Asian Art in London – Museum Treasures, Yongzheng Porcelain and Sumo Cats
It’s been a crazy 2.5 weeks, but I finally made it back to Toronto! I was on the road for the last while - consisting of an 8-day stop in London followed by 6 days in New York City.
In London, I attended the Asian Art in London festivities. Just like Asia Week NYC, the London events featured previews at multiple auction houses on the international and regional level. In addition were new Asian-themed museum exhibitions, gallery and dealer shows, and various Asian Art lectures.
I rarely visit London during these Asian Art events so it was a wonderful opportunity to see the different auction house previews (all within the Mayfair area) and to get a feel for how the European Asian Art market is different from that of New York and Hong Kong.
There are just too many highlights to include in this blog so my apologies in advance, but some additional photos and places I visited can be found on my Instagram feed @anthonywuart.
Anyways, let's get started...
One of my highlights was when an old Toronto auction colleague invited me to join him on a research session in the vaults of the off-site storage facility at the Victoria and Albert Museum.
He had booked a visit to view a selection of rare porcelain pieces that were not on display in the main galleries. Of the many items we saw, I was extremely enamoured by this Chinese Flambé Glazed Ewer with Yongzheng Mark and of the Period (1723-35).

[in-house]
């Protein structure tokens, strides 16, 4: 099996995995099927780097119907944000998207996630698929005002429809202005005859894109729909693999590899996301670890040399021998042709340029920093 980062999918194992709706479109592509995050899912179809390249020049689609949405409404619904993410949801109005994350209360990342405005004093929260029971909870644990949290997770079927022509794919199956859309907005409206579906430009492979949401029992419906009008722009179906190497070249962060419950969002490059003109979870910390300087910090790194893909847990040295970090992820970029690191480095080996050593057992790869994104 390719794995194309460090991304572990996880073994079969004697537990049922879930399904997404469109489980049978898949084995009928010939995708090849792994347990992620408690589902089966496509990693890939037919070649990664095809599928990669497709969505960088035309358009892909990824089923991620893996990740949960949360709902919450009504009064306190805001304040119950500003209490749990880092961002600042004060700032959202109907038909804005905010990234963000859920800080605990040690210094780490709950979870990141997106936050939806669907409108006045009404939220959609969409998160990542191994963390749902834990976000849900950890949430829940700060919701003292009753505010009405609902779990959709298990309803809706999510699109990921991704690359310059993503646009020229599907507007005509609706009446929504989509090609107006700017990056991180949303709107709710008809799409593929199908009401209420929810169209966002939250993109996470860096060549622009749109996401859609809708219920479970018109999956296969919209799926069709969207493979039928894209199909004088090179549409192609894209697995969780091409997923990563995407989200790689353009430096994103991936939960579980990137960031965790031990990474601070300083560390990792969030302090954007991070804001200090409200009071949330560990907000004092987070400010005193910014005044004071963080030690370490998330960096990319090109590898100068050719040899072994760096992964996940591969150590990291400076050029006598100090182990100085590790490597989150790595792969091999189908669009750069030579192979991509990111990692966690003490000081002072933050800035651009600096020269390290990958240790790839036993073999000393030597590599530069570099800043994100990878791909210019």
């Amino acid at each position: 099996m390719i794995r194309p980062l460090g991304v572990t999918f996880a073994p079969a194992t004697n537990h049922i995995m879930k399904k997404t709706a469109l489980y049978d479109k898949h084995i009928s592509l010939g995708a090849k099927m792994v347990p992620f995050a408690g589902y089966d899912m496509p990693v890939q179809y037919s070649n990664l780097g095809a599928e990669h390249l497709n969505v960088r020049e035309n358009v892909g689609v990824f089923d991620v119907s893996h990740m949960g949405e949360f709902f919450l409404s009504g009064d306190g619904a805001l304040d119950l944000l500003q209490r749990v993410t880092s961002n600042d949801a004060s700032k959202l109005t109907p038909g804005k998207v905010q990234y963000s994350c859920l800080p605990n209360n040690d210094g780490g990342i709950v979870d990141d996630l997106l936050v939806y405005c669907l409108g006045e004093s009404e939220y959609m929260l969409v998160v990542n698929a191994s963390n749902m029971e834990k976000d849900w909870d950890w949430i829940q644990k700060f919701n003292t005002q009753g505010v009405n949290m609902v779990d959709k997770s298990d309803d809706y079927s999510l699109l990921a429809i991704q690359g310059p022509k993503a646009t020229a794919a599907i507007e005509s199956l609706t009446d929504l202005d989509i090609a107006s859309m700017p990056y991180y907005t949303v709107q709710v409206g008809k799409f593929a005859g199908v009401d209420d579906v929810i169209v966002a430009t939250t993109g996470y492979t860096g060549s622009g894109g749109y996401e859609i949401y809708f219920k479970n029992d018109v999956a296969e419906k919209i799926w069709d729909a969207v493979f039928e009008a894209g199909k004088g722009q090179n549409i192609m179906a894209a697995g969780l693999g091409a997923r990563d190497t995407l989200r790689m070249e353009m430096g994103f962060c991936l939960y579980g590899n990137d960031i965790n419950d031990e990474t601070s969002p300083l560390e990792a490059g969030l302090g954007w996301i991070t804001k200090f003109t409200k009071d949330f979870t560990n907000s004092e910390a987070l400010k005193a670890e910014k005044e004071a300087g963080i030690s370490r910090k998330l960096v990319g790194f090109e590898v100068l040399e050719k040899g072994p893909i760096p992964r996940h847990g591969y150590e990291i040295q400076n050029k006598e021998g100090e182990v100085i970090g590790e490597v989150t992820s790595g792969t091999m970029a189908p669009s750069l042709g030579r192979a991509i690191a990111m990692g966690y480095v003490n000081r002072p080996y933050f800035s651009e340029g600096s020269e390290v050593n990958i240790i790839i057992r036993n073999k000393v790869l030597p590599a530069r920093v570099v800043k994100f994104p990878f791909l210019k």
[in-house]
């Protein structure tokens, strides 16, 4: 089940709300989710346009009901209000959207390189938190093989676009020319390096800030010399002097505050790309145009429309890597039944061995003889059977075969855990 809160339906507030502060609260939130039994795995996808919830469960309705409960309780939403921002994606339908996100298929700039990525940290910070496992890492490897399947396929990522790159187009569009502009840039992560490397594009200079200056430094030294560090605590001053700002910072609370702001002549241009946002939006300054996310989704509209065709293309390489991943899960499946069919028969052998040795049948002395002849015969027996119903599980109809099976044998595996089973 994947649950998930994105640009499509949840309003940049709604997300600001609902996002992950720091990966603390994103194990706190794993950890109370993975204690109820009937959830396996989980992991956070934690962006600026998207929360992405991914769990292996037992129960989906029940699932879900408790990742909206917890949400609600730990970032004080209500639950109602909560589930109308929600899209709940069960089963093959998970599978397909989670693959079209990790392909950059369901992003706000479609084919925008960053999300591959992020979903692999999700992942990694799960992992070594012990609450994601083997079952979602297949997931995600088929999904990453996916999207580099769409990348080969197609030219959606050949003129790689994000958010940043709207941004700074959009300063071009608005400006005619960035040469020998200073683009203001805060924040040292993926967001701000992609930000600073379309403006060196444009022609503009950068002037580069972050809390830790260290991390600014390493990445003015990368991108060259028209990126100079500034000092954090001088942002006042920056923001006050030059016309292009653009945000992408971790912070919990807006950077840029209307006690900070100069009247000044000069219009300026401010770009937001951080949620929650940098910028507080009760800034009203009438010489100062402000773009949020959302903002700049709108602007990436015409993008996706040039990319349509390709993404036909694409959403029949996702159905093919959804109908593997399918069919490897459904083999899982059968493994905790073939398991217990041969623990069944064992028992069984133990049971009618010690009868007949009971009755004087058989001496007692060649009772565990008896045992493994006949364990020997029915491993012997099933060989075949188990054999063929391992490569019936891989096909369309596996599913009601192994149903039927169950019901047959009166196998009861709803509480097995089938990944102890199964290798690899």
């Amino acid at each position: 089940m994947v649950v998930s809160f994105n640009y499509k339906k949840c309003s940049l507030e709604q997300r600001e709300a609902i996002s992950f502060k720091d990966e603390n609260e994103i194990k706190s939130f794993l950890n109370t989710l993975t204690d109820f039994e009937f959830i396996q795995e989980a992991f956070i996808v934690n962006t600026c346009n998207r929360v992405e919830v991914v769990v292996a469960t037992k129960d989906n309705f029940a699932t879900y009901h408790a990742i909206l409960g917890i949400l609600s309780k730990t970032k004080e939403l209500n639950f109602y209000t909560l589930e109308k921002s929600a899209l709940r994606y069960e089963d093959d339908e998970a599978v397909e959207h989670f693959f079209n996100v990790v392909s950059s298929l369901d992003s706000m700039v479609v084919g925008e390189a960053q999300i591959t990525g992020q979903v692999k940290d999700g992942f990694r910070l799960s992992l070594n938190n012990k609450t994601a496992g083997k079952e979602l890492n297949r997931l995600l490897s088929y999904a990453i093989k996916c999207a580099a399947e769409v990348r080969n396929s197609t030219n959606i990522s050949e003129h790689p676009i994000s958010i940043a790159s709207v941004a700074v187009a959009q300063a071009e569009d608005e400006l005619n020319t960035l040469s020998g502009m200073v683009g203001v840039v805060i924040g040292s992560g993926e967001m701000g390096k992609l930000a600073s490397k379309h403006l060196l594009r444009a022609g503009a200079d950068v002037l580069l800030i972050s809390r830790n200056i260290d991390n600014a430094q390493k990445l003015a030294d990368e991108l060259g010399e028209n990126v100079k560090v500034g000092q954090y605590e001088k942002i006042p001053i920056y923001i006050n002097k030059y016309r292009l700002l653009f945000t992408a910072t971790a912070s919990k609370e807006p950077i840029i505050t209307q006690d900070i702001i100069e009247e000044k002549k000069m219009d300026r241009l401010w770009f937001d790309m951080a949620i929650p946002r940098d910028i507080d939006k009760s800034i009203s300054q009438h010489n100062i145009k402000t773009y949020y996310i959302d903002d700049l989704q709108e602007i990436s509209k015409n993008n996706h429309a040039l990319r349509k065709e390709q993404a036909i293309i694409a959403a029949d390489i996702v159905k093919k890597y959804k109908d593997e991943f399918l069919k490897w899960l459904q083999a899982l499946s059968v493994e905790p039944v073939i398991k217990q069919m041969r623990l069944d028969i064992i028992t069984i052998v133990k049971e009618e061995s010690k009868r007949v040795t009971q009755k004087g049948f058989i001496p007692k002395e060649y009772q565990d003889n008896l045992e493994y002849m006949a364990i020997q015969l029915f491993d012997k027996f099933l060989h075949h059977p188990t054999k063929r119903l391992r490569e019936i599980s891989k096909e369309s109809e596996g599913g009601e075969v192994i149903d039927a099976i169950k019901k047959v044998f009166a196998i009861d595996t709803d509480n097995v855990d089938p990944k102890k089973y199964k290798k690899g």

These types of vases are scarce to begin with, and what makes this one even more unique is its lovely flambé glaze - the majority of these are decorated in a blue and white palette.
Detail of the base with a four-character 雍正年製 (made in the Yongzheng reign). There are old 'Frankenstein' repairs to this vase, but it is still a valuable study piece when examining the form, glaze and weight of the vessel. From the museum number, it was acquired in 1975 by the V and A.
Another museum I visited was the Fitzwilliam Museum in Cambridge. I've never made this trip before, but it was a simple 45 minute train ride from London's Kings Cross Station. In addition to its renowned collection of Old Masters paintings and European decorative arts, the museum had an incredible Asian Art collection from China, Japan, Korea and the Middle East.